Publication - Statistics

Reconviction rates - offender cohort: 2017 to 2018

Published: 6 Oct 2020
From:
Cabinet Secretary for Justice
Directorate:
Justice Directorate
Part of:
Law and order, Statistics
ISBN:
9781800041127

Analyses of trends in reconviction statistics up to the latest cohort of 2017 to 2018.

Contents
Reconviction rates - offender cohort: 2017 to 2018
2. Main findings: Repeat non-court disposals

2. Main findings: Repeat non-court disposals

Changes were introduced as a result of the Criminal Proceedings Act 2007 and these were collectively known as the Summary Justice Reform. They were designed to take less serious cases out of the justice system at an earlier stage before going to court, to improve the efficiency of court processes. These non-court prosecution options are used to deal with less serious offences, and include both police and COPFS disposals.

This section provides statistics on the repeat numbers of non-court disposals for individuals within a year after they were given an initial non-court disposal. Two measures are presented, the repeat non-court disposal rate, which is the percentage of individuals who are given a further non-court disposal within a year of receiving a police or COPFS disposal, and the average number of repeat non-court disposals per individual. These measures are analogous to the reconviction rate and average number of reconvictions per offender. This section does not include convictions and reconvictions dealt with in court, as the non-court dataset is independent of the court convictions dataset.

2.1 Police disposals

(Table 15 and Table 19)

The following non-court disposals are available to the police when dealing with a case directly:

  • Anti-Social Behaviour Fixed Penalty Notices (ASBFPNs) as provided for in the Antisocial Behaviour etc (Scotland) Act 2004 for a range of offences including drunken-related behaviours and playing loud music;
  • Formal Adult Warnings are for minor offences where a warning letter is issued to the individual and were in force until 11th January 2016, when they were replaced and extended by Recorded Police Warnings which cover a wider range of offences.
  • Actions which are used specifically for juveniles (aged 8 to 17) such as Restorative Justice Warnings and Early and Effective Interventions (EEI).

There are further options available to the police that we are not able to provide data on, such as conditional offers of a fixed penalty notice for motor vehicle offences. More information is available in Annex D of the Criminal Proceedings publication.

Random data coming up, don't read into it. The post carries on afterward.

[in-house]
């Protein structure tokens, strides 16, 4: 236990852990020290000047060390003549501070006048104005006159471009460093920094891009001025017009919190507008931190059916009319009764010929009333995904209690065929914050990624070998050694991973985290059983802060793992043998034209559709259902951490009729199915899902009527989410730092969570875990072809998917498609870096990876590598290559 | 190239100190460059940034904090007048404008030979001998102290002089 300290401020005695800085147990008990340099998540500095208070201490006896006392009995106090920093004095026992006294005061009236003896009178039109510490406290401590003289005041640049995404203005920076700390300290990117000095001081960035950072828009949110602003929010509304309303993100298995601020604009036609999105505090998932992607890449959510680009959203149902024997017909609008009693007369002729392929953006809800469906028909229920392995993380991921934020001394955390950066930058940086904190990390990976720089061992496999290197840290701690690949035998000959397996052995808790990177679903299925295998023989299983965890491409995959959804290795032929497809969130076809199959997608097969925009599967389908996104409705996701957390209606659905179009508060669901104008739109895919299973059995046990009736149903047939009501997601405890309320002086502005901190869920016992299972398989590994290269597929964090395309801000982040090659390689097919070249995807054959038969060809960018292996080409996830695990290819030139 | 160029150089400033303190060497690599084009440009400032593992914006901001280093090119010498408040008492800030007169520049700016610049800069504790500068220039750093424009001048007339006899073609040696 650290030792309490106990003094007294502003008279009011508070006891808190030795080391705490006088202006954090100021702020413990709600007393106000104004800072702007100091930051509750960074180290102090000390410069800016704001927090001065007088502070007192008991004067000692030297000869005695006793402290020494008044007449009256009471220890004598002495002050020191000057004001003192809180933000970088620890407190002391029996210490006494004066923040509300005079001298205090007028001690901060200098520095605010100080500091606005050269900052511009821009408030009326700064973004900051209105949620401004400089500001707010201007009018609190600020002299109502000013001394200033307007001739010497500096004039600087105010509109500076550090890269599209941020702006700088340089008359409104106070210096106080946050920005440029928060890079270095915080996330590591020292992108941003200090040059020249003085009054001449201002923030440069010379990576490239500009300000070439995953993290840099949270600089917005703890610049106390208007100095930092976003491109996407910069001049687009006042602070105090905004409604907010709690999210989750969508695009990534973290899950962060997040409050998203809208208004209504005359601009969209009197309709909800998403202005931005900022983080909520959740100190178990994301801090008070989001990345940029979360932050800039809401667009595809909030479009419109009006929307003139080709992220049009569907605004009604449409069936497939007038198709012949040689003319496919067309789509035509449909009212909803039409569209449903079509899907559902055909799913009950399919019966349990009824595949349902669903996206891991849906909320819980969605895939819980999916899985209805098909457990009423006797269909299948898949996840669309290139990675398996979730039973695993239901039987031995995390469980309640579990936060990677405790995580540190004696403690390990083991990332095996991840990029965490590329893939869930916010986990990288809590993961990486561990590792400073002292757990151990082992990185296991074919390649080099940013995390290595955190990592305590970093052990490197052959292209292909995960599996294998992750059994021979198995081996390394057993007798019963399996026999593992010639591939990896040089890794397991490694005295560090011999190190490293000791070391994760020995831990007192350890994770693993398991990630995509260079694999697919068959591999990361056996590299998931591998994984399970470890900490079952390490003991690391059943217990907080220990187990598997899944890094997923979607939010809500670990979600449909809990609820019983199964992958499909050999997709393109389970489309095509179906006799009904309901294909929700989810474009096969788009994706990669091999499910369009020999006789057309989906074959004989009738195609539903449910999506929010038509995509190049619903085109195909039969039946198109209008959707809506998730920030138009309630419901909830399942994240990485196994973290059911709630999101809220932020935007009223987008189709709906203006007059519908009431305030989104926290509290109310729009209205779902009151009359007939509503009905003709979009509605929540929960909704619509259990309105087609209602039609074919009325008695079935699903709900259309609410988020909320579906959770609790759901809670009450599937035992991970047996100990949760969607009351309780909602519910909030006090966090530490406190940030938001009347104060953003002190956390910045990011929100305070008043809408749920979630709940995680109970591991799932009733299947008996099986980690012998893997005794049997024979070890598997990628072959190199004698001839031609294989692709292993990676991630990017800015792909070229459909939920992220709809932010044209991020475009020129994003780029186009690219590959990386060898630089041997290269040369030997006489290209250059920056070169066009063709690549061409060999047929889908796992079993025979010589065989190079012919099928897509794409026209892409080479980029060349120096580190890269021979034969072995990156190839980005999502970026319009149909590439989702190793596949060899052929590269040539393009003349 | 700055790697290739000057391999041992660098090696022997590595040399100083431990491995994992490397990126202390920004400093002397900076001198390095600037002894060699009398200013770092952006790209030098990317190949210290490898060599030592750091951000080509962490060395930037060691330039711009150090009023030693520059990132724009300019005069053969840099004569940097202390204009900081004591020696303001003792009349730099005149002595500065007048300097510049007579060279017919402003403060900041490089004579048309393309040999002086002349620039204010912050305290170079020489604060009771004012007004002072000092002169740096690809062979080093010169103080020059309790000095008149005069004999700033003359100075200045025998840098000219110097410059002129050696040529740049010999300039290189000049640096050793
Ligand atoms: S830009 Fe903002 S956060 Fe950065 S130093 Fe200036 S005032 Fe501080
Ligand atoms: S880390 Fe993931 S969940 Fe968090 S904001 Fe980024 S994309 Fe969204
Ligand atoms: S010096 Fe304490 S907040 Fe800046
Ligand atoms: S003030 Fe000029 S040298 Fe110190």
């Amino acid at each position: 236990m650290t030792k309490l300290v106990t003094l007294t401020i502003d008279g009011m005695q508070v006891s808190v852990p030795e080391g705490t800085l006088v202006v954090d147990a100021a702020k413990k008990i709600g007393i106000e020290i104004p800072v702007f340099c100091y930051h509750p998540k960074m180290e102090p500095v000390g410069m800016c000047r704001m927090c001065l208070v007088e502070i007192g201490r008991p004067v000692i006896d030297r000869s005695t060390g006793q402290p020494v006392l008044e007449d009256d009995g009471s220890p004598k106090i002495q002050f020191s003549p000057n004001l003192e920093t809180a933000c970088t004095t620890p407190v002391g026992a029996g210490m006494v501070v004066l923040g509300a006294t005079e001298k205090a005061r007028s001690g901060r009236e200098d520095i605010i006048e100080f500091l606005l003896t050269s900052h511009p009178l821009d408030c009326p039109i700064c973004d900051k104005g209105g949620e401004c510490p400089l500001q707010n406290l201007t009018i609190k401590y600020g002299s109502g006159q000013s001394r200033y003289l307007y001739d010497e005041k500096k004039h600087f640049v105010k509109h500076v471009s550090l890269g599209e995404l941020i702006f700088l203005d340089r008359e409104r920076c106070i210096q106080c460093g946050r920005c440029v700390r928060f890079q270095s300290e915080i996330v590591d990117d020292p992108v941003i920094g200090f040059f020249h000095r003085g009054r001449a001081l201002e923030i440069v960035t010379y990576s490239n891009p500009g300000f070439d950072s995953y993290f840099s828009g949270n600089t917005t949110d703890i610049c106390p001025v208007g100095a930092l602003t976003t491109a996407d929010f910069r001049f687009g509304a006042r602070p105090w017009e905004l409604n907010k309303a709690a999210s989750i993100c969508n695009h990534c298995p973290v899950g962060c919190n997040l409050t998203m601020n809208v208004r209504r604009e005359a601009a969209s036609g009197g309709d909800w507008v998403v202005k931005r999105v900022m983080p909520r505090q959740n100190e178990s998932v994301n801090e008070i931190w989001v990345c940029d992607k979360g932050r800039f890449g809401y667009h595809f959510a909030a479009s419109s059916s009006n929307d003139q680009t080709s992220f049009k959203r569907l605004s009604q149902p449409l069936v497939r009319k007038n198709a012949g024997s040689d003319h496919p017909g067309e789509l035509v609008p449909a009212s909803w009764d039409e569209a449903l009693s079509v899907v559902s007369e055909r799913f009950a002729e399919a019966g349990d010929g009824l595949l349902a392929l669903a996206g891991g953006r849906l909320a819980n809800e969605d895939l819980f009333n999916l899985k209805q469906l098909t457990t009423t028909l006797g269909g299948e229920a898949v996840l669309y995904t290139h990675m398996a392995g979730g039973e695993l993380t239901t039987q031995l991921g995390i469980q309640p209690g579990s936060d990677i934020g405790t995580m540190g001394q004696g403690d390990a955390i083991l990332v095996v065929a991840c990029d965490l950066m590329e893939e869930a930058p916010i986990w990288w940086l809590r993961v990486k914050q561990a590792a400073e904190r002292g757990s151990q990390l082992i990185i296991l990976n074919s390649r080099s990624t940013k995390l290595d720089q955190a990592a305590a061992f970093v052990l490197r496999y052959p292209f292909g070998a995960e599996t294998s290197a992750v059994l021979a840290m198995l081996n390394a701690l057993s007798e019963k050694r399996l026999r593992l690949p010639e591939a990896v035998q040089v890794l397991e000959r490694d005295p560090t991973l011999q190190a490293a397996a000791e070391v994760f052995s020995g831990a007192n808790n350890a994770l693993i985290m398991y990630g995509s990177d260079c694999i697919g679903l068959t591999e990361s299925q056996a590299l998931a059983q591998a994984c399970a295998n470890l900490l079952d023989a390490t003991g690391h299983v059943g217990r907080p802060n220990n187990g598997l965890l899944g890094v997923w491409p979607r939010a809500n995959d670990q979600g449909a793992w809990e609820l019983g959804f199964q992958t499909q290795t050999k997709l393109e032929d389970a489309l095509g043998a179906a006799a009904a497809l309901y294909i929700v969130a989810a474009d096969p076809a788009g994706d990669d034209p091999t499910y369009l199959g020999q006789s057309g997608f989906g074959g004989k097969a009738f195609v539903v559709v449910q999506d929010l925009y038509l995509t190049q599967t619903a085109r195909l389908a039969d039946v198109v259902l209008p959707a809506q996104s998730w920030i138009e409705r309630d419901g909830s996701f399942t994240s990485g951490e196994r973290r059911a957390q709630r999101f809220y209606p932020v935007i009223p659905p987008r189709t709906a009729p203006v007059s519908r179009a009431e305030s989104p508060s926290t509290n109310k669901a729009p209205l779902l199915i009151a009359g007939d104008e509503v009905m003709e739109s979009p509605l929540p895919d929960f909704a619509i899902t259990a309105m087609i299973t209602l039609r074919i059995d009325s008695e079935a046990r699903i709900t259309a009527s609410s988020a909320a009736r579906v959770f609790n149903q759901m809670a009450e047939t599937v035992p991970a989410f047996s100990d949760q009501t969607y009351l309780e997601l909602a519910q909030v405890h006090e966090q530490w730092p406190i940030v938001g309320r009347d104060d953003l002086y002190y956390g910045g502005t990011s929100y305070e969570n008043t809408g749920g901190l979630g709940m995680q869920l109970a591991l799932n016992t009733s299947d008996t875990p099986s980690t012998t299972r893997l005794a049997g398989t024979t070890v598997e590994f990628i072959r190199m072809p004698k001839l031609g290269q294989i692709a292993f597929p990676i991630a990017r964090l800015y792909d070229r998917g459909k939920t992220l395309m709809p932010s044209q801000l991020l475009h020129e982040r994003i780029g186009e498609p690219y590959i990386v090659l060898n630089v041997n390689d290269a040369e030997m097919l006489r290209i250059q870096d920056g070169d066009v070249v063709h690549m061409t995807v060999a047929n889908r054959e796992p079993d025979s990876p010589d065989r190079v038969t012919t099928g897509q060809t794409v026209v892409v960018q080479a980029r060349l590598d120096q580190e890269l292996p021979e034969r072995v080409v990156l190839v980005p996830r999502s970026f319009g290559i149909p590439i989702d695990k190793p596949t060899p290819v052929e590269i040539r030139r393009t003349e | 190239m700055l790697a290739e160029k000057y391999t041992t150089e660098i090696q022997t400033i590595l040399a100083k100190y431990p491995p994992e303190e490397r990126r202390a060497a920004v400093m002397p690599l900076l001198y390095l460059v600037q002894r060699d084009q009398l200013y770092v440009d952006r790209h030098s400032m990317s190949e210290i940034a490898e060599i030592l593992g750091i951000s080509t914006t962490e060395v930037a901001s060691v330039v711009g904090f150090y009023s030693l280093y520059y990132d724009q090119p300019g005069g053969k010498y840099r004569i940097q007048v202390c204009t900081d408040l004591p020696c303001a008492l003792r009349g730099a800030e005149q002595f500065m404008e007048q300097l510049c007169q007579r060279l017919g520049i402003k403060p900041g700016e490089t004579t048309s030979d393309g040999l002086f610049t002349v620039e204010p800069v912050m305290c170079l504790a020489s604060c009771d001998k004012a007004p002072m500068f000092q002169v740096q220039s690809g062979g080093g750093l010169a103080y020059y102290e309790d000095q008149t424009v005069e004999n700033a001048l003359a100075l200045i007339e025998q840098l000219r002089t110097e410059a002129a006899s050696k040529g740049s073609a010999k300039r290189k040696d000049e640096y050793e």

The repeat non-court disposal rate for police disposals in 2017-18 was 17.8% (Table 19).

The highest repeat non-court disposal rates were for Formal Adult Warnings and Restorative Justice Warnings which are given to a relatively small number of individuals.

Of all the individuals given a non-court disposal (by the police or COPFS) in 2016-17, those given a Formal Adult Warning and Restorative Justice Warnings had the highest repeat non-court disposal rates of 26.1% and 24.9%, respectively. Both of these are increases on the previous years. However, they are now only given to a small number of individuals. Formal Adult Warnings were replaced by Recorded Police Warnings (for offences prior to 11th January 2016), so they are not directly comparable with previous years (Table 15).

Repeat non-court disposals for Early and Effective Interventions decreased over the past year.

The repeat non-court disposal rate for Early and Effective Interventions (EEI) decreased over the past year by 2.5 percentage points from 24.7% to 22.2%. This is the lowest it has been in the past five years, but it was lower in the first half of the decade. The average number of repeat non-court disposals per individual decreased by 15% in the past year from 0.46 to 0.39. However, the average number of repeat non-court disposals is still higher than it was in the first half of the last decade (Table 15).

Repeat non-court disposals for Recorded Police Warnings showed a slight increase over the past year.

The repeat non-court disposal rate for Recorded Police Warnings was 15.8% in 2017-18, and the average number of repeat non-court disposals per individual was 0.21. These figures were slightly higher than the figures of 15.3% and 0.20 in 2016-17 (Table 15).

Repeat non-court disposals for ASBFPNs decreased over the past year.

The repeat non-court disposal rate for ASBFPNs decreased by 1.8 percentage points from 20.4% in 2016-17 to 18.6% in 2017-18. The average number of repeat non-court disposals decreased by 13% over the past year from 0.32 to 0.28 (Table 15). This continues a trend of decrease over the past five years, and they are now much lower than they were five or more years ago. It should also be noted that the cohort size is much lower than it was historically, with the cohort size of 9,512 now a fifth of the size it was at its highest level of 48,241 in 2009-10. The decrease in cohort size may be due to Police Scotland issuing revised guidance around the use of ASBFPNs, and there may be some displacement by the use of Recorded Police Warnings in the past year.

2.2 Crown Office and Procurator Fiscal Service (COPFS) disposals